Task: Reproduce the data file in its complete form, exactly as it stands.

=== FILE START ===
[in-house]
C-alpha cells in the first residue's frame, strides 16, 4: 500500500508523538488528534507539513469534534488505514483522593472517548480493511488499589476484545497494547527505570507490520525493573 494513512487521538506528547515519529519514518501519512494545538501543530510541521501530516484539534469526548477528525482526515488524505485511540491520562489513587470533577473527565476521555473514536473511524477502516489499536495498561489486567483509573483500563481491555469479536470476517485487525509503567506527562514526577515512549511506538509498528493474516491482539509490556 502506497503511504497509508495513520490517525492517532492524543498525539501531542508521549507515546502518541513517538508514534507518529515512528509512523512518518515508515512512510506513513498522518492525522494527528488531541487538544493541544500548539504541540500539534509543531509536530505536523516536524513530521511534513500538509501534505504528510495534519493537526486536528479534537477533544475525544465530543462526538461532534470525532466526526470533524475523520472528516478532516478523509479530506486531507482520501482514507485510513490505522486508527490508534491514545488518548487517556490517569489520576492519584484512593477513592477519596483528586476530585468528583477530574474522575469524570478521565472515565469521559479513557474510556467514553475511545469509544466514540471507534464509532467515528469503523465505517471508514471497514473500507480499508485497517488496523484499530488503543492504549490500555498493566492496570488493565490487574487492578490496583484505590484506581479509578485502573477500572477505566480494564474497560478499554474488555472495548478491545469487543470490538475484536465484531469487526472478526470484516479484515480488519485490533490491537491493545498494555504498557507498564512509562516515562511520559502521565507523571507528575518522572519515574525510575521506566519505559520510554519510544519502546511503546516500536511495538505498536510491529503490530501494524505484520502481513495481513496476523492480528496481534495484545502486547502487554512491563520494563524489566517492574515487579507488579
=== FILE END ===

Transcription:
[in-house]
C-alpha cells in the first residue's frame, strides 16, 4: 500500500508523538488528534507539513469534534488505514483522593472517548480493511488499589476484545497494547527505570507490520525493573 494513512487521538506528547515519529519514518501519512494545538501543530510541521501530516484539534469526548477528525482526515488524505485511540491520562489513587470533577473527565476521555473514536473511524477502516489499536495498561489486567483509573483500563481491555469479536470476517485487525509503567506527562514526577515512549511506538509498528493474516491482539509490556 502506497503511504497509508495513520490517525492517532492524543498525539501531542508521549507515546502518541513517538508514534507518529515512528509512523512518518515508515512512510506513513498522518492525522494527528488531541487538544493541544500548539504541540500539534509543531509536530505536523516536524513530521511534513500538509501534505504528510495534519493537526486536528479534537477533544475525544465530543462526538461532534470525532466526526470533524475523520472528516478532516478523509479530506486531507482520501482514507485510513490505522486508527490508534491514545488518548487517556490517569489520576492519584484512593477513592477519596483528586476530585468528583477530574474522575469524570478521565472515565469521559479513557474510556467514553475511545469509544466514540471507534464509532467515528469503523465505517471508514471497514473500507480499508485497517488496523484499530488503543492504549490500555498493566492496570488493565490487574487492578490496583484505590484506581479509578485502573477500572477505566480494564474497560478499554474488555472495548478491545469487543470490538475484536465484531469487526472478526470484516479484515480488519485490533490491537491493545498494555504498557507498564512509562516515562511520559502521565507523571507528575518522572519515574525510575521506566519505559520510554519510544519502546511503546516500536511495538505498536510491529503490530501494524505484520502481513495481513496476523492480528496481534495484545502486547502487554512491563520494563524489566517492574515487579507488579